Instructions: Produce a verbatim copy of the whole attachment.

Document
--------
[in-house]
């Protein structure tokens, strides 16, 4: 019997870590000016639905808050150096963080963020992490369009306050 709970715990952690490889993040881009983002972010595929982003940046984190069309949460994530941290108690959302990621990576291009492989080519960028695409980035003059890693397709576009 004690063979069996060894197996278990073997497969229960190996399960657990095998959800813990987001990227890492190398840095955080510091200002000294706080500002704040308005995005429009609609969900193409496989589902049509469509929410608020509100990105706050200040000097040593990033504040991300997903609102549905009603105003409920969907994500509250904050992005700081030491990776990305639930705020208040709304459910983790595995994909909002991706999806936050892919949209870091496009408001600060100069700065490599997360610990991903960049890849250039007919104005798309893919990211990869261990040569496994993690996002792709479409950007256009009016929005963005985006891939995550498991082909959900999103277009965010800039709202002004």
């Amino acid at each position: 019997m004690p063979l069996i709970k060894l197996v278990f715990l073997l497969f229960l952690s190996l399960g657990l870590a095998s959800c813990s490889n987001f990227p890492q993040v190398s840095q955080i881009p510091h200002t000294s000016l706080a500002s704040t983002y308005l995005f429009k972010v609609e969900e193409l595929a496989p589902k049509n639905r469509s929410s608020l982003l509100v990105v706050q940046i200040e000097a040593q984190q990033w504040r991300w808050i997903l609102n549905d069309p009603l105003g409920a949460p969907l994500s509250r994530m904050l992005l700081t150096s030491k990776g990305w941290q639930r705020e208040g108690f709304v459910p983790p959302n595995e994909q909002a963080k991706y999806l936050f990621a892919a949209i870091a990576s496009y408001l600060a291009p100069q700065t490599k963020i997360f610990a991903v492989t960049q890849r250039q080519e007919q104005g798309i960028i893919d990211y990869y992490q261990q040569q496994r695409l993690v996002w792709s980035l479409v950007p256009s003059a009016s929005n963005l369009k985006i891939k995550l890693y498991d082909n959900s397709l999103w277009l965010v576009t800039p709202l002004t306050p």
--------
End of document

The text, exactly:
[in-house]
């Protein structure tokens, strides 16, 4: 019997870590000016639905808050150096963080963020992490369009306050 709970715990952690490889993040881009983002972010595929982003940046984190069309949460994530941290108690959302990621990576291009492989080519960028695409980035003059890693397709576009 004690063979069996060894197996278990073997497969229960190996399960657990095998959800813990987001990227890492190398840095955080510091200002000294706080500002704040308005995005429009609609969900193409496989589902049509469509929410608020509100990105706050200040000097040593990033504040991300997903609102549905009603105003409920969907994500509250904050992005700081030491990776990305639930705020208040709304459910983790595995994909909002991706999806936050892919949209870091496009408001600060100069700065490599997360610990991903960049890849250039007919104005798309893919990211990869261990040569496994993690996002792709479409950007256009009016929005963005985006891939995550498991082909959900999103277009965010800039709202002004």
């Amino acid at each position: 019997m004690p063979l069996i709970k060894l197996v278990f715990l073997l497969f229960l952690s190996l399960g657990l870590a095998s959800c813990s490889n987001f990227p890492q993040v190398s840095q955080i881009p510091h200002t000294s000016l706080a500002s704040t983002y308005l995005f429009k972010v609609e969900e193409l595929a496989p589902k049509n639905r469509s929410s608020l982003l509100v990105v706050q940046i200040e000097a040593q984190q990033w504040r991300w808050i997903l609102n549905d069309p009603l105003g409920a949460p969907l994500s509250r994530m904050l992005l700081t150096s030491k990776g990305w941290q639930r705020e208040g108690f709304v459910p983790p959302n595995e994909q909002a963080k991706y999806l936050f990621a892919a949209i870091a990576s496009y408001l600060a291009p100069q700065t490599k963020i997360f610990a991903v492989t960049q890849r250039q080519e007919q104005g798309i960028i893919d990211y990869y992490q261990q040569q496994r695409l993690v996002w792709s980035l479409v950007p256009s003059a009016s929005n963005l369009k985006i891939k995550l890693y498991d082909n959900s397709l999103w277009l965010v576009t800039p709202l002004t306050p």